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Call centers are people-centric organizations that consistently face challenges regarding staff attendance. As a result, call center leadership continually deals with a form of crisis management due to not having enough staff to handle incoming phone calls. The source of the challenge may be a result of lower-than-expected staffing levels or higher-than-expected call volume.
With effects of the coronavirus being felt worldwide, senior leaders within businesses are asking how call centers can support their customers with the ever-increasing risk of higher absenteeism along with higher-than-projected call volumes.
Crisis management is something that call centers deal with on a daily basis, but with the concern over the coronavirus and related effects to call center staff and customers, it has become a more line-of-sight issue.
The crisis management steps that call centers must take are best practices that should already exist, but with this renewed focus, organizations have discovered that many of them are not in place. These practices should focus on both external customers and employees.
Focus on external customers
A number of industries are greatly affected by the coronavirus -- including airlines, hospitality, healthcare and emergency services -- but any industry or business can be affected by a crisis, and all call centers need to have plans in place to address customer inquiries. Some key practices include:
- Provide liberal credit/change policies. Callers may request changes to travel plans as a result of cancellation of conferences, change in vacation plans, etc. Allow customers to cancel or change tickets with no financial loss or change fee.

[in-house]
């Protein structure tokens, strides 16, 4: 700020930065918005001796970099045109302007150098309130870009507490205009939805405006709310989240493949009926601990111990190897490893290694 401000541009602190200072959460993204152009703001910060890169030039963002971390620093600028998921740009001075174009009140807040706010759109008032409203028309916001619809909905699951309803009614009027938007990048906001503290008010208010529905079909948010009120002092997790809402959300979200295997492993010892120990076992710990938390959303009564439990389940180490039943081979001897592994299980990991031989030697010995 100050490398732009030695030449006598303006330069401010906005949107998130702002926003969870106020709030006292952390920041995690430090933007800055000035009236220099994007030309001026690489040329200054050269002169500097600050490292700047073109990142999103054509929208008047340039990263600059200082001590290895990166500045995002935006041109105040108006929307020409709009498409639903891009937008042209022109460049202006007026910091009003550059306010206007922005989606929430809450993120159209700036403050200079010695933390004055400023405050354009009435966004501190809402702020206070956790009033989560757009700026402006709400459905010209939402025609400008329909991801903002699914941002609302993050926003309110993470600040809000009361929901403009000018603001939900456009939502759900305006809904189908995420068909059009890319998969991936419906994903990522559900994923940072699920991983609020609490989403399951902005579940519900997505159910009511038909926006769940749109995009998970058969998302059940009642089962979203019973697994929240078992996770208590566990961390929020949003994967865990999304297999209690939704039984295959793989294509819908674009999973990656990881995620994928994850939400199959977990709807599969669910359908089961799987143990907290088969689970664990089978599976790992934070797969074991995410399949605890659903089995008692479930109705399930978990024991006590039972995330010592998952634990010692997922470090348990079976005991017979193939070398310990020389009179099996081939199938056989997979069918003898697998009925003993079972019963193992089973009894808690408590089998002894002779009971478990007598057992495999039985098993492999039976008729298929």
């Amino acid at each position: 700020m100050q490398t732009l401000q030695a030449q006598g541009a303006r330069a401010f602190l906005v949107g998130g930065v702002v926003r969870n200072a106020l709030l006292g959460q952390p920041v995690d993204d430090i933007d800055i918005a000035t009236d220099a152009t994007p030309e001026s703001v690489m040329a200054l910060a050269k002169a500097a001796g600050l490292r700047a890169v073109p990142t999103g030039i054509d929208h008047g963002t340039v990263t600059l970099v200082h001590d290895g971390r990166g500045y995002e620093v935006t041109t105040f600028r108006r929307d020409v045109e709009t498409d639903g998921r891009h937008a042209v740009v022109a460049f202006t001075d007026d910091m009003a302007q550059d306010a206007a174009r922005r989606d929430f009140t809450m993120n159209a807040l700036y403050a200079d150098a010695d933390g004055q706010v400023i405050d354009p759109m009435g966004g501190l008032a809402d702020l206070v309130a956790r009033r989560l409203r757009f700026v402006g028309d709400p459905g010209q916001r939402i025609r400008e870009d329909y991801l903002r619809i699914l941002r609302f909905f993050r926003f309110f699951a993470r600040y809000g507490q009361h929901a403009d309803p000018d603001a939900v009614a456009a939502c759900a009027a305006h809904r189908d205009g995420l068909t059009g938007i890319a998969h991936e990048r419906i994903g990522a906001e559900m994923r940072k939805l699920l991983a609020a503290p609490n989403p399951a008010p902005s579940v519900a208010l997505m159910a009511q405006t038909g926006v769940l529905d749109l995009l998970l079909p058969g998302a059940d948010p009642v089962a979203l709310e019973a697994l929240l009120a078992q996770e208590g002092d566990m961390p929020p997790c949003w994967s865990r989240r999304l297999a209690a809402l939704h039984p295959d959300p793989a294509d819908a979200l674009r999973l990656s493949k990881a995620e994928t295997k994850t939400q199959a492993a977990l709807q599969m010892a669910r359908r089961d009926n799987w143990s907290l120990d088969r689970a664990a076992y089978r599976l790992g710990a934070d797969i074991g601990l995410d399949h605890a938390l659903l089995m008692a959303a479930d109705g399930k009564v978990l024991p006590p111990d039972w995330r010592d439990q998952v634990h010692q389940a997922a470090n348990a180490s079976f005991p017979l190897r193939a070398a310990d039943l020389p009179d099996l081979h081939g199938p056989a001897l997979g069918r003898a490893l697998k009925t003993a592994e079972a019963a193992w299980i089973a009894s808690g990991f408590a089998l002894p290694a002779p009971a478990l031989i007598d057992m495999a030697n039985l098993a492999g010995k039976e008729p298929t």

- Empower agents. Callers may request other types of items -- such as expedited shipment, etc. -- that may be outside of established practices. Give agents the ability to satisfy customer demands if they are calling as a result of being affected by a crisis.
- Use automated callbacks. Callers may experience long call queues in times of crisis. If available, organizations should use automated callback technology to dial customers back when an agent becomes available while keeping their place in queue.
- Use upfront messaging. Callers may have similar or repetitive questions. Implement upfront messaging to answer recurring questions without the caller having to speak with an agent.
- Improve self-service. Callers may have questions that businesses can resolve via self-service options such as FAQs and interactive voice response. Communicate current self-service capabilities to customers and continue to expand those options. Even if it does not address the current situation, it will be beneficial in the future.
Focus on employees
When a health crisis is afoot, businesses need to ensure that employees are working in the safest environment possible, and that when agents don't feel well, they stay home. Some key practices include:
- Don't share headsets. Call center employees often share headsets when agents escalate calls to supervisors. Call centers should stop this practice and provide each employee with their own device.
- Provide sanitizers and wipes. Germs are prevalent in call centers, whether they are at workstations, common areas, etc. Sanitizers and wipes should be available so employees can maintain clean work areas and minimize the risk of passing germs.
- Suspend perfect attendance programs. Perfect attendance programs reward agents for coming to work, regardless of how they feel. Call centers should eliminate this type of program, and employees who are not feeling well should stay home. Moreover, businesses must adjust attendance policies to account for any mandatory absenteeism.
- Use remote workers. Remote workers provide tremendous flexibility in enabling employees to perform their work function without going to the office. If the capability exists, use remote workers, allowing agents to work from home. If this is not available, implement technology that can support remote workers in the event of a future crisis.
- Provide incentives for employees to avoid mass transit if they use it. Some geographic areas may encourage people to not use public transportation. Organizations affected by this situation should provide incentives -- such as gas coupons -- to encourage individuals to avoid public transportation.